New Database Reveals Thousands of Hospital Violation Reports New Database Reveals Thousands of Hospital Violation Reports
Hospitals make mistakes, sometimes deadly mistakes. A patient may get the wrong medication or even undergo surgery intended for another person. When errors like these are reported, state and federal officials inspect the hospital in question and file a detailed report.
Now, for the first time, this vital information on the quality and safety of the nation’s hospitals has been made available to the public online.
A new website, www.hospitalinspections.org, includes detailed reports of hospital violations dating back to January 2011, searchable by city, state, name of the hospital and key word. Previously, these reports were filed with the U.S. Department of Health and Human Services, Centers for Medicare and Medicaid (CMS), and released only through a Freedom of Information Act request, an arduous, time-consuming process. Even then, the reports were provided in paper format only, making them cumbersome to analyze.
Release of this critical electronic information by CMS is the result of years of advocacy by the Association of Health Care Journalists, with funding from the Ethics and Excellence in Journalism Foundation. The new database makes full inspection reports for acute care hospitals and rural critical access hospitals instantly available to journalists and consumers interested in the quality of their local hospitals.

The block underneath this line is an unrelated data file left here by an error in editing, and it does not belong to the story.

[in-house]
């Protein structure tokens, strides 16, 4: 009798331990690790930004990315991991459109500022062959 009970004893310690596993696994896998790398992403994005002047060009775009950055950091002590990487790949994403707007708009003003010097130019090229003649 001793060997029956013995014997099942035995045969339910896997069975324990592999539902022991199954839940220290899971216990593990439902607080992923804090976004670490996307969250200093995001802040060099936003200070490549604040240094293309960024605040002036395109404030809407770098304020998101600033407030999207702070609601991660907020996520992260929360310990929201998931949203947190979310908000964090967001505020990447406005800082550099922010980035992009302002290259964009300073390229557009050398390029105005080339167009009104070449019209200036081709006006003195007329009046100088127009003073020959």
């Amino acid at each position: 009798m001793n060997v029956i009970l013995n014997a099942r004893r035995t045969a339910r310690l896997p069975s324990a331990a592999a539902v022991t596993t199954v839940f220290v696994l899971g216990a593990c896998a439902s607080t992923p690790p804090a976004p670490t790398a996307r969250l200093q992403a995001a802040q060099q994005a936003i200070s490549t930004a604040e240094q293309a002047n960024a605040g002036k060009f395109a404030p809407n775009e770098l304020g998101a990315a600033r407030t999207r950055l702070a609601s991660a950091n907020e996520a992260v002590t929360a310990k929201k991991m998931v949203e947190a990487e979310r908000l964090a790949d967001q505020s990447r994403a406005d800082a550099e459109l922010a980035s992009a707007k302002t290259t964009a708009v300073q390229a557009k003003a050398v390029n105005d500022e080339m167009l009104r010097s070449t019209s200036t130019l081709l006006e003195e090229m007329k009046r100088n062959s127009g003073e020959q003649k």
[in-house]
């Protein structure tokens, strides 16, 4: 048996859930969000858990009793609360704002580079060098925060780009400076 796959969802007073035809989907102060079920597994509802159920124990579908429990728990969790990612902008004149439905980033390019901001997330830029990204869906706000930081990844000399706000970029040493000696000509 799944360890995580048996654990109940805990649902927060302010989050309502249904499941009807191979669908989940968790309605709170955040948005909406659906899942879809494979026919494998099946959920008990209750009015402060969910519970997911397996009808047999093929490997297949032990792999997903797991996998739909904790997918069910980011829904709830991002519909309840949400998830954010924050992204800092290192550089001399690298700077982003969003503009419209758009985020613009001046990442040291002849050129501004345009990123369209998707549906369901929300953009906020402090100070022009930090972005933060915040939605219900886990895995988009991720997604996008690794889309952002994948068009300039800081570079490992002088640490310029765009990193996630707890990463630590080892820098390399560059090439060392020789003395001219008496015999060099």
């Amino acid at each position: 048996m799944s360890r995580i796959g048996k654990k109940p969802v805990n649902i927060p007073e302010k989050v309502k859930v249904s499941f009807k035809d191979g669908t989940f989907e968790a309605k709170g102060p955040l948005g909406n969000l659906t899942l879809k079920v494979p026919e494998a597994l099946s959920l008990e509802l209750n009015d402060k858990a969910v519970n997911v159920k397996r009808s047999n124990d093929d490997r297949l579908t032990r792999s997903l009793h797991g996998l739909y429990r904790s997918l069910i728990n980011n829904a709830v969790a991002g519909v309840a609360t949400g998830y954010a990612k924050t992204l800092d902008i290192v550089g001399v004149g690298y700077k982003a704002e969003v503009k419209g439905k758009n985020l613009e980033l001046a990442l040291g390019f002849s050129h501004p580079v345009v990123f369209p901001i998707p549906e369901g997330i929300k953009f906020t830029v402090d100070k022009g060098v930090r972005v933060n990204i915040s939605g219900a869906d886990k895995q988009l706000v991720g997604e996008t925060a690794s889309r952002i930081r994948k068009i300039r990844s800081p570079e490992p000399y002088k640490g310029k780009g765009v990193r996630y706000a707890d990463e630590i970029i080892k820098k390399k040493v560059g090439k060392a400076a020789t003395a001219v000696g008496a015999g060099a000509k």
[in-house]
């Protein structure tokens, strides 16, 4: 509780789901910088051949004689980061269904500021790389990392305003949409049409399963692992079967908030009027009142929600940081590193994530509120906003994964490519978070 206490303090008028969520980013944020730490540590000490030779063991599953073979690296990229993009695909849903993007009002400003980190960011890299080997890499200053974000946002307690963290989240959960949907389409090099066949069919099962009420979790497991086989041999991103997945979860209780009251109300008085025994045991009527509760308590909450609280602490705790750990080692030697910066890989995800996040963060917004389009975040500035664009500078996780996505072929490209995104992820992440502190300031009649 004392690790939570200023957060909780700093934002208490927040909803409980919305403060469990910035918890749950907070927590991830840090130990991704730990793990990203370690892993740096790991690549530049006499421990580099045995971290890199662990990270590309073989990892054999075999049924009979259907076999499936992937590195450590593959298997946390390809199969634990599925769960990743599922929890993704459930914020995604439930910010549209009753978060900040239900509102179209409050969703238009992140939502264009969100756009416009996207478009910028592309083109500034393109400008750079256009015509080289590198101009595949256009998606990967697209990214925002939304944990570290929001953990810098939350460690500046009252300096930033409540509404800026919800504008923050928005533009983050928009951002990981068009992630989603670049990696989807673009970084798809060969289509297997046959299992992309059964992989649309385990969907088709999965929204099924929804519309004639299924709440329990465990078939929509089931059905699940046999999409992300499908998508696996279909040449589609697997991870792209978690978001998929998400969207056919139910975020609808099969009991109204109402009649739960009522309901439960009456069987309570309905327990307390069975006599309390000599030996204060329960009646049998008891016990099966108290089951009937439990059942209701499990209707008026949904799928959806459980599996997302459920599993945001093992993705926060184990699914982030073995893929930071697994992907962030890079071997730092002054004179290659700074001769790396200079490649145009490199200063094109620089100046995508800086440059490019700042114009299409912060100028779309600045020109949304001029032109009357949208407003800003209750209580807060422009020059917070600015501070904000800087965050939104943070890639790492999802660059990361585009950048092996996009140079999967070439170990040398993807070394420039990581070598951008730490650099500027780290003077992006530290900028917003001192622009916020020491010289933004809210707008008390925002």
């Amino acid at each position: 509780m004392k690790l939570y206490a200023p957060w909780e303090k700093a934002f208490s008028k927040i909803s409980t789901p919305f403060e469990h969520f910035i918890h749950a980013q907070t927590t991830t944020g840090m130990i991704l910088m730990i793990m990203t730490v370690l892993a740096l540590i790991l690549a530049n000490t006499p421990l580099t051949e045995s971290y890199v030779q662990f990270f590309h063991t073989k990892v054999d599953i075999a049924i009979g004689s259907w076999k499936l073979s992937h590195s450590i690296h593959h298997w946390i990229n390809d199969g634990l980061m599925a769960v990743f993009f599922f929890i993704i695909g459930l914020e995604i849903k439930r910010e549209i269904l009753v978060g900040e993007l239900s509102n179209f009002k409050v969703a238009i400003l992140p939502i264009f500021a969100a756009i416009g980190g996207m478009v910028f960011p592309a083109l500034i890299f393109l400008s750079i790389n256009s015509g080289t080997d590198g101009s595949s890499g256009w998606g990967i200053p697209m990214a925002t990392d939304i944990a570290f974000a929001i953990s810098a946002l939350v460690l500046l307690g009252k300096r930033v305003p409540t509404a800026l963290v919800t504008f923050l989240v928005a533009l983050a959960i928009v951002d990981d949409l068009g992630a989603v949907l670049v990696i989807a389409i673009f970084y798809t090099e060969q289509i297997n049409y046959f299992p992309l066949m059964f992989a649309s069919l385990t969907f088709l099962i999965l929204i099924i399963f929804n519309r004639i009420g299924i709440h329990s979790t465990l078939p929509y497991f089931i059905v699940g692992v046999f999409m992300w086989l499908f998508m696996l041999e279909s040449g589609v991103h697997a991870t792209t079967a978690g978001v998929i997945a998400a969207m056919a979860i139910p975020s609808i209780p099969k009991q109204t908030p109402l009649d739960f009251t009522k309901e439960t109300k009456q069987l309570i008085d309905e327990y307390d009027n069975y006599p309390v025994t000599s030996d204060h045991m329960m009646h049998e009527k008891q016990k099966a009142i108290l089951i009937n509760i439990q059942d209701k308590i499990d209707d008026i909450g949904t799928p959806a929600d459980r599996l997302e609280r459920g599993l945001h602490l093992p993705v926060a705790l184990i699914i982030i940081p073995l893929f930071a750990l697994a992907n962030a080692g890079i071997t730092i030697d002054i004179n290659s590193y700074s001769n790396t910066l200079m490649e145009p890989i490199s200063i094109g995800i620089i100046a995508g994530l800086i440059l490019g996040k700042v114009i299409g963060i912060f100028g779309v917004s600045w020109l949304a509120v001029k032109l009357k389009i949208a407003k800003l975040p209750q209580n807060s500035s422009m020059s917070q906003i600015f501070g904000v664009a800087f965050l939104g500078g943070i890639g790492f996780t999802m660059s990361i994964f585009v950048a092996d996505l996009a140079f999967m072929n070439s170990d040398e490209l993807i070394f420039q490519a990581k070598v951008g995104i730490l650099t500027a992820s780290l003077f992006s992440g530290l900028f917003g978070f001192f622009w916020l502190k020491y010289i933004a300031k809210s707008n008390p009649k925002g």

The database also reveals national trends in hospital errors. For example, key word searches yield the incidence of certain violations across all hospitals. A search on the word “abuse,” for example, yields 862 violations at 204 hospitals since 2011. …
- Series on N.C. hospitals wins national award (charlotteobserver.com)
- Medical execs dispute hospital study (krqe.com)
- Govt. To Publish Data On What Drug & Device Makers Pay To Individual Doctors & Hospitals (consumerist.com)
- Time Magazine Study Reveals Hospitals Hiking up Medical Bills (counselheal.com)
Trust for America’s Health (TFAH) has released A Healthier America 2013: Strategies to Move from Sick Care to Health Care in Four Years – which provides high-impact recommendations to prioritize prevention and improve the health of Americans.
The Healthier America report outlines top policy approaches to respond to studies that show 1) more than half of Americans are living with one or more serious, chronic diseases, a majority of which could have been prevented, and 2) that today’s children could be on track to be the first in U.S. history to live shorter, less healthy lives than their parents.